If you get little requests that are simple and easy and quick, do them! The way I see it, the problem the OP isn't realizing is that both of the problems "difficulty" and "poison" are really the same: they're a time management issue. At least from their organization's point of view. If the CEO has problems with people asking IT directly for things that they shouldn't, that's a management and CEO's issue and they shouldn't be asking you to solve what is their problem.

And really, if people are asking for things, why is that? I find it hard to believe that you're getting a slew of stuff that isn't related to work. If you're getting lots of requests from people, they both need something to get their work done, and it's not already being provided.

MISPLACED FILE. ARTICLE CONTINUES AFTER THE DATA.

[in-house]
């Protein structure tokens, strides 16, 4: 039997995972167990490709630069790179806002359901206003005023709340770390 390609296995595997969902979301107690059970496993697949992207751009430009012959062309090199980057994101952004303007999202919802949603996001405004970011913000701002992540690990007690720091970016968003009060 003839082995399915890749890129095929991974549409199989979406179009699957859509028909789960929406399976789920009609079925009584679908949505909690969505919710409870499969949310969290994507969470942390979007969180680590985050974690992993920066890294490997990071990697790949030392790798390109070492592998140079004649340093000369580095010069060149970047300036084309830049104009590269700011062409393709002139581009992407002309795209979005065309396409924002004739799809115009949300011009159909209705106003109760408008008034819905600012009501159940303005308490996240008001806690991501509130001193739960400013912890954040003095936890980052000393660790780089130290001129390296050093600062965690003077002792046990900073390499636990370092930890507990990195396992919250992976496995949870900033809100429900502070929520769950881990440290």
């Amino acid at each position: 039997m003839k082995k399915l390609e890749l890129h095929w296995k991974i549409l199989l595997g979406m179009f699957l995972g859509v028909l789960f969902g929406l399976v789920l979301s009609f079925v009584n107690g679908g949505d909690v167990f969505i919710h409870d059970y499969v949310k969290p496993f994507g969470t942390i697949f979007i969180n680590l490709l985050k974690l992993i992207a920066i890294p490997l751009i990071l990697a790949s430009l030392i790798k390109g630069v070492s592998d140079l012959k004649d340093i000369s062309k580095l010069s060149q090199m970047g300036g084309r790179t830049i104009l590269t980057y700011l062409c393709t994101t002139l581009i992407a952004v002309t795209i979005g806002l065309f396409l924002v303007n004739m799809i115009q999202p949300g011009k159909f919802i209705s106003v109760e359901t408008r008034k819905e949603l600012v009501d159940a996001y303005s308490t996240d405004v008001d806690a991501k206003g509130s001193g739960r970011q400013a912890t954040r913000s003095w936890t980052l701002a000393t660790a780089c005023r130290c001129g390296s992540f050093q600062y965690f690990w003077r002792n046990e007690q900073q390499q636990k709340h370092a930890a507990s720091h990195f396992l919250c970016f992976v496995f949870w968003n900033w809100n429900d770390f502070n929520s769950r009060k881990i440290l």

All that said, Papagreen's advice about tracking the projects and time spent is right on. Fix your time-management problem by figuring out how you spend your time. Get more efficient about it. Realize that you don't have to do every little thing you're asked to do. And yes, sometimes you will have to say NO. But do it in the right way and for the right reasons. Not because they don't have their TPS form filled out correctly.

Frankly, I see the CEO's complaint that people ask you guys to get things done is a positive. If they didn't trust you or you weren't responsive, or you didn't accomplish things, or whatever, they they wouldn't ask you for things. They know your department can deliver results.